OWINGS MILLS, Md. — Ozzie Newsome’s reign as the only general manager in Baltimore Ravens history will come to an end after the 2018 season.

Newsome signed a five-year extension in 2014 with the understanding that he surrenders the post to assistant general manager Eric DeCosta at the end of the contract, Ravens owner Steve Bisciotti said Friday.

ERIC DeCosta

DeCosta is a 1993 graduate of Colby College. A linebacker at Colby, DeCosta was a captain on the 1992 team.

“Ozzie will step down as GM and has assured me that he’s not going anywhere,” Bisciotti said. “He will work with me and work with Eric for a smooth transition and he’ll be the highest paid scout in America when Eric takes over next year.”

Newsome, 61, has been in charge of filling out the roster since the Ravens arrived in Baltimore in 1996. His first two draft picks were Jonathan Ogden – who became a Hall of Fame offensive lineman – and Ray Lewis, who is expected to enter the Hall this year.

Newsome is also a member of the Hall of Fame. Following his standout career as a tight end with the Cleveland Browns, Newsome made the transition to the front office under former Ravens owner Art Modell. With Newsome leading the way, Baltimore won two Super Bowls and reached the postseason five straight years from 2008-12.

DeCosta, 46, joined the Ravens at an entry-level position in 1996 and was schooled by Newsome. Since becoming assistant general manager in 2012, DeCosta spurned numerous job offers from other teams with the assumption, then assurance, that he would inherit Newsome’s job.

“I think he has learned from Ozzie. I think he’s a great leader of the scouts,” Bisciotti said of DeCosta. “It’s Ozzie’s department, but most of the interaction with all the scouts is with Eric. I’ve seen the way he goes about the business, I’ve seen the way he’s embraced technology and analytics, and I like working with him.”

BILLS: Director of training operations Bud Carpenter is retiring after 33 seasons with the team.

Carpenter was among the team’s longest serving active employees. He spent 21 seasons as the Bills’ head athletic trainer before being promoted to the director’s role in 2016.

THREE DAYS after Washington’s surprising trade for Kansas City Chiefs quarterback Alex Smith signaled the unofficial end of Kirk Cousins’ tenure with the team, Cousins addressed his future with reporters in Minneapolis. In the first of several scheduled interviews on Radio Row ahead of Super Bowl LII, Cousins said finding his next team “should be an interesting process.”

“It was a surprise,” Cousins told USA Today Sports’ Mike Jones of Tuesday’s trade. “I was actually working out at my hotel room here in Minneapolis and when I finished the workout went over to my phone and saw the news. Every player looks forward to free agency. It looks like I’m going to be a free agent on March 14. I guess there are still some dates to check off, but it should be an exciting process.”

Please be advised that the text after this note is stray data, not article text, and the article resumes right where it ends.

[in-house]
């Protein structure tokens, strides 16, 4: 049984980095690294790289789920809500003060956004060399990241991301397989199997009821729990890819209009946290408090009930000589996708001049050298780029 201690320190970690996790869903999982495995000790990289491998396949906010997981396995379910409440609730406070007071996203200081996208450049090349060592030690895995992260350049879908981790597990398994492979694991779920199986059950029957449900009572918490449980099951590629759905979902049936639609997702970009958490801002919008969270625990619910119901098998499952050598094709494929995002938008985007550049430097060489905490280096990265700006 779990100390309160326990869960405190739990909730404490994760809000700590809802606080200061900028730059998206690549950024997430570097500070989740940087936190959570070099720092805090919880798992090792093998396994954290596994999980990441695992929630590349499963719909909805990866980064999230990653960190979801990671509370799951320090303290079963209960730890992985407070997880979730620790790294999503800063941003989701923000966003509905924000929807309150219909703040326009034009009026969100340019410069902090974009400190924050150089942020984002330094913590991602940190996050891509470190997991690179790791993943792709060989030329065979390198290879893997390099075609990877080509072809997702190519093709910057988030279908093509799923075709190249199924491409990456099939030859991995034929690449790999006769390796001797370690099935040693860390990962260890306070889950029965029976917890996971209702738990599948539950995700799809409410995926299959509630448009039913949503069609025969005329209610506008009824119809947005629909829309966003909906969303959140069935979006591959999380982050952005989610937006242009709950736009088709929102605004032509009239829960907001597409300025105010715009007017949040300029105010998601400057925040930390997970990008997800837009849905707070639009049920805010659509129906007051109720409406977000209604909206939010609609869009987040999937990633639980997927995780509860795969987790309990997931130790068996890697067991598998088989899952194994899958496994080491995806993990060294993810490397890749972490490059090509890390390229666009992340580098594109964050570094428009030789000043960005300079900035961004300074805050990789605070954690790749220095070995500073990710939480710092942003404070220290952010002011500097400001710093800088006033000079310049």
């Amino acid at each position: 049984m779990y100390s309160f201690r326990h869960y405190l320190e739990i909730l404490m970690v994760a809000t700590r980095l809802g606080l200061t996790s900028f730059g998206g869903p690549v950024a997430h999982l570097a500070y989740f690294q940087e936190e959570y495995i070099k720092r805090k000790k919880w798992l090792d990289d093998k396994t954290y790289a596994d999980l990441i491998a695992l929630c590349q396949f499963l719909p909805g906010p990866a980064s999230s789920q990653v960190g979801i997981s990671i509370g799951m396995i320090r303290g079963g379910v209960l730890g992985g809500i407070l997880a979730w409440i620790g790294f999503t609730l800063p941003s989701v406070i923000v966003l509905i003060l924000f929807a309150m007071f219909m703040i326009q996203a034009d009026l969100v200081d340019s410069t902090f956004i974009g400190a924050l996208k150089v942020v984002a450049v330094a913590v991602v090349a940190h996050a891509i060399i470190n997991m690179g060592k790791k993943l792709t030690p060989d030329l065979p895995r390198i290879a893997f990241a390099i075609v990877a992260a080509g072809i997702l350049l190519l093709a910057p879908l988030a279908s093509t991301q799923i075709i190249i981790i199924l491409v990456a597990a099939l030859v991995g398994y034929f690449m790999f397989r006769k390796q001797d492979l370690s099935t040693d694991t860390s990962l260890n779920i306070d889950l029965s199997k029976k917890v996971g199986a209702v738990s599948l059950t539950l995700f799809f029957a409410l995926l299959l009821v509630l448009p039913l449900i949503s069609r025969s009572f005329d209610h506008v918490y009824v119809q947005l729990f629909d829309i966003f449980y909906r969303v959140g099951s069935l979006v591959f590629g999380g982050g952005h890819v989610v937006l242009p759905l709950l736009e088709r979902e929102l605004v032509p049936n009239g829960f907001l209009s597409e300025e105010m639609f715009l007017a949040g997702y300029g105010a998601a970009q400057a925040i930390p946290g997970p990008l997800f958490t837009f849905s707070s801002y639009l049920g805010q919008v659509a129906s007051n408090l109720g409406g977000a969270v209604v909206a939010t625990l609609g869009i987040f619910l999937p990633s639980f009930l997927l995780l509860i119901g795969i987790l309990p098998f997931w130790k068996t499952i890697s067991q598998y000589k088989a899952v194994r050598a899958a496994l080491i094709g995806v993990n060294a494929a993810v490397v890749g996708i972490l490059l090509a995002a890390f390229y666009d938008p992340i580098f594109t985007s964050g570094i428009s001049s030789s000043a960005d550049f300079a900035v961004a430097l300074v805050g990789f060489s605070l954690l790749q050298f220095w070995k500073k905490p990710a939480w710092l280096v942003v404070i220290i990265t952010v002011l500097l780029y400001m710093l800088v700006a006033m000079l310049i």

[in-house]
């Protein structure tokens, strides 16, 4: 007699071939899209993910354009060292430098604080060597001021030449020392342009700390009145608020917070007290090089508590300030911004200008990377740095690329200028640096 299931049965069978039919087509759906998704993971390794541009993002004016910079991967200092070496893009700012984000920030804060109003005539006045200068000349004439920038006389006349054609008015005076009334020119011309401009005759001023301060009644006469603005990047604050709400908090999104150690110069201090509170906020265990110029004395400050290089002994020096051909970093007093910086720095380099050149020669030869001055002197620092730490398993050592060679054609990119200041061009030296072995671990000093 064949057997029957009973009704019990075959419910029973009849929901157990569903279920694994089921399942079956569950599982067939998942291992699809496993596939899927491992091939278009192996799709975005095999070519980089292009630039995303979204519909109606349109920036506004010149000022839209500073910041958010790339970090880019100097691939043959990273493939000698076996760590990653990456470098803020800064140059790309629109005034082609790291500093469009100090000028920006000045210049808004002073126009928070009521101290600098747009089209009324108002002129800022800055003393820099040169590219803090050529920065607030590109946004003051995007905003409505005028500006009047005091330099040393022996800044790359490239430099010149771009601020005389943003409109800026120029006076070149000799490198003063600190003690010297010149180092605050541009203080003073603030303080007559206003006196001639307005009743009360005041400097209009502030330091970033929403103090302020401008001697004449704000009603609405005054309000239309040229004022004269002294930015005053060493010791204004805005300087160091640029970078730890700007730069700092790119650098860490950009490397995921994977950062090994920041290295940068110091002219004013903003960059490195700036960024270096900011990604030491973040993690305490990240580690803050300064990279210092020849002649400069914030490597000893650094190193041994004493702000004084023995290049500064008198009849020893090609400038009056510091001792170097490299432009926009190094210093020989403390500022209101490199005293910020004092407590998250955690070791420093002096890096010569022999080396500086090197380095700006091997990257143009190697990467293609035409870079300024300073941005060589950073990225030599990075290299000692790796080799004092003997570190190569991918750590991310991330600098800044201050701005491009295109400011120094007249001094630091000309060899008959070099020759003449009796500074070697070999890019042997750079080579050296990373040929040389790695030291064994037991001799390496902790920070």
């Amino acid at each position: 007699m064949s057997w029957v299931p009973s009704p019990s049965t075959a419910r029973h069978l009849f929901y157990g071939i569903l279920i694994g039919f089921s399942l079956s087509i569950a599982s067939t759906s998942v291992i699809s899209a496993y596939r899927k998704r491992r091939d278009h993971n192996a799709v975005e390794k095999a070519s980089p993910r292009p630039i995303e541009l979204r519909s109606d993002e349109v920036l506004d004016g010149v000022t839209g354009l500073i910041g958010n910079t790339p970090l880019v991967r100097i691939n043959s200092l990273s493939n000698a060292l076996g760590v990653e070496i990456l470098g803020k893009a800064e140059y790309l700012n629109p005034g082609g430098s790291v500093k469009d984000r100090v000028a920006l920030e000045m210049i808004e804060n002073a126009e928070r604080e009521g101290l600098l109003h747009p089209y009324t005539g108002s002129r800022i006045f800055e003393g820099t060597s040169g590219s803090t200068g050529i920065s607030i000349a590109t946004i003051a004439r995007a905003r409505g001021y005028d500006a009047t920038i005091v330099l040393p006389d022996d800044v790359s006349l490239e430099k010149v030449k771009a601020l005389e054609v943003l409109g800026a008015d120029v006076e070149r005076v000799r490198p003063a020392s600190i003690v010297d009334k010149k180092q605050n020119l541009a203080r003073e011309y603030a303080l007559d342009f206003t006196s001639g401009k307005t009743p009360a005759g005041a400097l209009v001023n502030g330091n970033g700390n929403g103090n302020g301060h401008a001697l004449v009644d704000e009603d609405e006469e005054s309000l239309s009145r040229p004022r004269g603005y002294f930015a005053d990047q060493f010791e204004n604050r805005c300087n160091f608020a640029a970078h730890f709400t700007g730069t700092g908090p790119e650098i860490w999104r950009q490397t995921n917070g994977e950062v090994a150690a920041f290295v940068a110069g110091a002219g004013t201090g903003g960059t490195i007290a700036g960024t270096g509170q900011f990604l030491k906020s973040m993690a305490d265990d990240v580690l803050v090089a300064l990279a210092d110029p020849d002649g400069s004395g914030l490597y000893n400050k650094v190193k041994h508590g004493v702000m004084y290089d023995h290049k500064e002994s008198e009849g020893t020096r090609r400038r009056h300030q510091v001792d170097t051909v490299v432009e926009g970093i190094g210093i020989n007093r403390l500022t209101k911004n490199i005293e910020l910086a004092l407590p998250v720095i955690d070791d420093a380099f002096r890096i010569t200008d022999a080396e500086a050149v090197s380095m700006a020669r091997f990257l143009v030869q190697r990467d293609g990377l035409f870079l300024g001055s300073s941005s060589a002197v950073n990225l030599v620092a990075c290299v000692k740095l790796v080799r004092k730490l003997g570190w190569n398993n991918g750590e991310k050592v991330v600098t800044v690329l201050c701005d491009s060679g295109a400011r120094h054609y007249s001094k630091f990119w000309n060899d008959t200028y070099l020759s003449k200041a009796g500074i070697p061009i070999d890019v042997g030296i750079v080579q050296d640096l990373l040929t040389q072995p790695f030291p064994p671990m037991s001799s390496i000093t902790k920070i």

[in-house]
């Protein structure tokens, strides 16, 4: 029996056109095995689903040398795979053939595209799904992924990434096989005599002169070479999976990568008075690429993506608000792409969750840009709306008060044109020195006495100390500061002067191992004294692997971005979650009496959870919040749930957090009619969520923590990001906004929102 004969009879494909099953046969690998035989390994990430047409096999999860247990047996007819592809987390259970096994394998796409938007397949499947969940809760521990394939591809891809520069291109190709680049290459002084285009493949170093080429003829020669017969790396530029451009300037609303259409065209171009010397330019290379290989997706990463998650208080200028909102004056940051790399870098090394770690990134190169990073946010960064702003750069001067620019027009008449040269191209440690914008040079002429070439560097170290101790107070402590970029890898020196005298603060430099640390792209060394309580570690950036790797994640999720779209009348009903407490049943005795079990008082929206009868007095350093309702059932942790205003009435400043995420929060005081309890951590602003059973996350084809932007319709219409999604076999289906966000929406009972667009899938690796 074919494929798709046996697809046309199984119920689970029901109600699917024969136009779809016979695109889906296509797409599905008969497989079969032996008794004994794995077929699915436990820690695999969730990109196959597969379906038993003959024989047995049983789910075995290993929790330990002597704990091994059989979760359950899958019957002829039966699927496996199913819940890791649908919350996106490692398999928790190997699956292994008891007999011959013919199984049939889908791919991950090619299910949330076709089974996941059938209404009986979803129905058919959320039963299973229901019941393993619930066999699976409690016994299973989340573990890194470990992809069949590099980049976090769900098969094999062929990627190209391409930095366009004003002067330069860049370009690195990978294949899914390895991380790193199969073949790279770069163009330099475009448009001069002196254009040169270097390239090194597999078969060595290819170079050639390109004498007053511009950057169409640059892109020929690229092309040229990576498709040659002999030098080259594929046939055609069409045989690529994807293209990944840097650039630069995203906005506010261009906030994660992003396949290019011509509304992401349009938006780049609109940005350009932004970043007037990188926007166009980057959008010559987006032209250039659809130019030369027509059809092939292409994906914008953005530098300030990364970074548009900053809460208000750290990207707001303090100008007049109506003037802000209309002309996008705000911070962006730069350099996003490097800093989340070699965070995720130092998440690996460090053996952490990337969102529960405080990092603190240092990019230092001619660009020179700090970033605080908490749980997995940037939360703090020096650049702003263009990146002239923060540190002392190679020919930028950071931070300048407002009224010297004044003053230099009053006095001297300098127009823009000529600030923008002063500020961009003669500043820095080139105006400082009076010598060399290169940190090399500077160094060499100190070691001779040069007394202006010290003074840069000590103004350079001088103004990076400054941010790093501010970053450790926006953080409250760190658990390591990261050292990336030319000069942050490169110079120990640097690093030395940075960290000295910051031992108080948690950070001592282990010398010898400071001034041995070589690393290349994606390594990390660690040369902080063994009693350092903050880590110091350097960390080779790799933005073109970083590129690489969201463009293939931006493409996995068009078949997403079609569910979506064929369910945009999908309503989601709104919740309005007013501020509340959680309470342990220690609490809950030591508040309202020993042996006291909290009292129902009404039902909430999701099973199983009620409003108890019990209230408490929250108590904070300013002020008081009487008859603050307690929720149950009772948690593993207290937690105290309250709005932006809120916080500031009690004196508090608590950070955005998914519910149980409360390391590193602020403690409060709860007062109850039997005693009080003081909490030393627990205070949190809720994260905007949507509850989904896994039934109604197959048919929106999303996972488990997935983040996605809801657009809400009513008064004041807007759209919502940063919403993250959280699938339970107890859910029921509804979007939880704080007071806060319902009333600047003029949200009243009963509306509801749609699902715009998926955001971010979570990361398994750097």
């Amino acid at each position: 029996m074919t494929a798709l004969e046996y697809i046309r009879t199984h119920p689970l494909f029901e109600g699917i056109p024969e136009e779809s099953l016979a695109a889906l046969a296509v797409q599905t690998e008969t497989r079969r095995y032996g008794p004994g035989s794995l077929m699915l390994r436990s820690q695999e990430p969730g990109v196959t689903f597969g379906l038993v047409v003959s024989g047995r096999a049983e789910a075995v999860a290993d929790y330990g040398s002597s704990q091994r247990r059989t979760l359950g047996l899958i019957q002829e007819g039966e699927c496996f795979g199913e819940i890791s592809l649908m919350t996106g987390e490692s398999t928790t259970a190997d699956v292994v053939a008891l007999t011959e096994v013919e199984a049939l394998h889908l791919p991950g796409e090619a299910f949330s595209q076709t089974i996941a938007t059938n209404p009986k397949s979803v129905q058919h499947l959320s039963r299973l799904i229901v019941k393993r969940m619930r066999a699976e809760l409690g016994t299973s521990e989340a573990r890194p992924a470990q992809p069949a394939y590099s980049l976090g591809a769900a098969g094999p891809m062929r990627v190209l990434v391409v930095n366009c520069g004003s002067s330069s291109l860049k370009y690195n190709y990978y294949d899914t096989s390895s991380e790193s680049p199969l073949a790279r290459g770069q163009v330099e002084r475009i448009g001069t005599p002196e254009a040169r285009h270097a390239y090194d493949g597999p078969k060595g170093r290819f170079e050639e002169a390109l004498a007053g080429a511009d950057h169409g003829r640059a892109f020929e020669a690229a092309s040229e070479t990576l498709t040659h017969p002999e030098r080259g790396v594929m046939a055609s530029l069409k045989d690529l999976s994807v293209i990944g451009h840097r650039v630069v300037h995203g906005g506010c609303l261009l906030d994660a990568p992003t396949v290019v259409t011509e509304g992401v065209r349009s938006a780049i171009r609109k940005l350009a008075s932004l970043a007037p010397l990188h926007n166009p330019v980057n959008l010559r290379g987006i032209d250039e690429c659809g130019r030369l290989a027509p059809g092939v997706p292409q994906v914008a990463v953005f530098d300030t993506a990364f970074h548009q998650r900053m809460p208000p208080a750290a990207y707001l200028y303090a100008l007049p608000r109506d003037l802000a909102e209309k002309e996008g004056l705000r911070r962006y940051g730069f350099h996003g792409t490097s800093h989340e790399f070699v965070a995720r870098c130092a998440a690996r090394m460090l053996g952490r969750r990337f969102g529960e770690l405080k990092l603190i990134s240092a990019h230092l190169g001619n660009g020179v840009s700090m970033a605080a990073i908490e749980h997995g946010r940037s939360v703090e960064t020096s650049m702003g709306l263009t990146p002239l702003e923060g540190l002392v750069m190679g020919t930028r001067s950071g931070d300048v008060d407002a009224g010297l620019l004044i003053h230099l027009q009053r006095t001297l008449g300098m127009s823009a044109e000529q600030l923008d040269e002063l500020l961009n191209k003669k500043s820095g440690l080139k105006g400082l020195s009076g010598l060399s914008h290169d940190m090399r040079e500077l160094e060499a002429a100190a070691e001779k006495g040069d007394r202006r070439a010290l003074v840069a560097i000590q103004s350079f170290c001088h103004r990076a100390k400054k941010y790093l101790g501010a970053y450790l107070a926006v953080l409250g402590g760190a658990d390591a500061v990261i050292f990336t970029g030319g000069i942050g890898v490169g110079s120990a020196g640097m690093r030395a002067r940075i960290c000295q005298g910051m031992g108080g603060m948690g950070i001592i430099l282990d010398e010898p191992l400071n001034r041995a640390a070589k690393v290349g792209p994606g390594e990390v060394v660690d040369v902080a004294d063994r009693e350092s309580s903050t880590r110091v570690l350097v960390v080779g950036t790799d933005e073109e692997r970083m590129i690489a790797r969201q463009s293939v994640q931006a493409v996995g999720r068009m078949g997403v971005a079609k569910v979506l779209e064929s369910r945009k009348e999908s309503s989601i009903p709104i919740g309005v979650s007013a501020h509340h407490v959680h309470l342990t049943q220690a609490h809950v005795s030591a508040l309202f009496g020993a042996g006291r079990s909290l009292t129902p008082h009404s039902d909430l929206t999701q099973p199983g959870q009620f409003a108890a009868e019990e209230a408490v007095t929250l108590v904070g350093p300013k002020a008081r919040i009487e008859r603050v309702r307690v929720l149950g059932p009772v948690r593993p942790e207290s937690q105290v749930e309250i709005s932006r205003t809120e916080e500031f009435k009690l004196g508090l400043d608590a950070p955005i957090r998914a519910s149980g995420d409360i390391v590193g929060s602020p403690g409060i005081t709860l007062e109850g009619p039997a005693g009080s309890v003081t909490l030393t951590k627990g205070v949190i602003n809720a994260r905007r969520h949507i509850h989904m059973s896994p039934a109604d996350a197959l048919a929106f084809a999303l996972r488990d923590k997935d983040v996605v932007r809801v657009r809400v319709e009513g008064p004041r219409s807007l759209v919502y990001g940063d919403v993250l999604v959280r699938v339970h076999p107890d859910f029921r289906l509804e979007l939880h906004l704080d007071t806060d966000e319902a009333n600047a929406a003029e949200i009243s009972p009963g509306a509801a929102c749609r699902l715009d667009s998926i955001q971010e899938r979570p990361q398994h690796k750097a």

Before Tuesday’s news, Cousins said he felt “there was a good chance” he would be back in Washington.

POLL: It isn’t that hard for the NFL officials to explain away the 9.7 percent decline in its television ratings this season (which followed an 8 percent drop in 2016). Everyone is watching less network TV, they can say, and ratings are down for programming across the board.

But new poll results from the Wall Street Journal and NBC News, released just two days before the Super Bowl, might be a little tougher to dismiss.

In a survey of 900 adults conducted Jan. 13-17, the two news organizations found that the number of adults who say they follow the NFL closely has dropped 9 percent since 2014. But that might not even be the poll’s worst revelation for the league, because it also found that only 51 percent of men aged 18 to 49 – the league’s core audience, in other words – say they follow the NFL closely, a 24 percent drop from four years ago.

The poll did not ask respondents why they are following the league less, but a separate set of questions may provide at least part of the answer. According to the poll, 53 percent of mothers said they would encourage their child to play a sport other than football due to concerns about concussions, up from 40 percent in 2014. Of the poll respondents without children, 49 percent said they would encourage their child to play another sport, up from 43 percent four years ago. Fewer poll respondents think the NFL is taking meaningful action on head injuries, as well: Only 47 percent think so, a 12 percent drop from 2014.

The NFL has gotten its share of negative publicity this season thanks to a perfect storm of events: players protesting and President Trump criticizing them for it, injuries to star players, the league’s baffling inability to pin down what, exactly, constitutes a catch, unappealing matchups for nationally televised games, teams either fumbling or ignoring the league’s protocol for dealing with head injuries.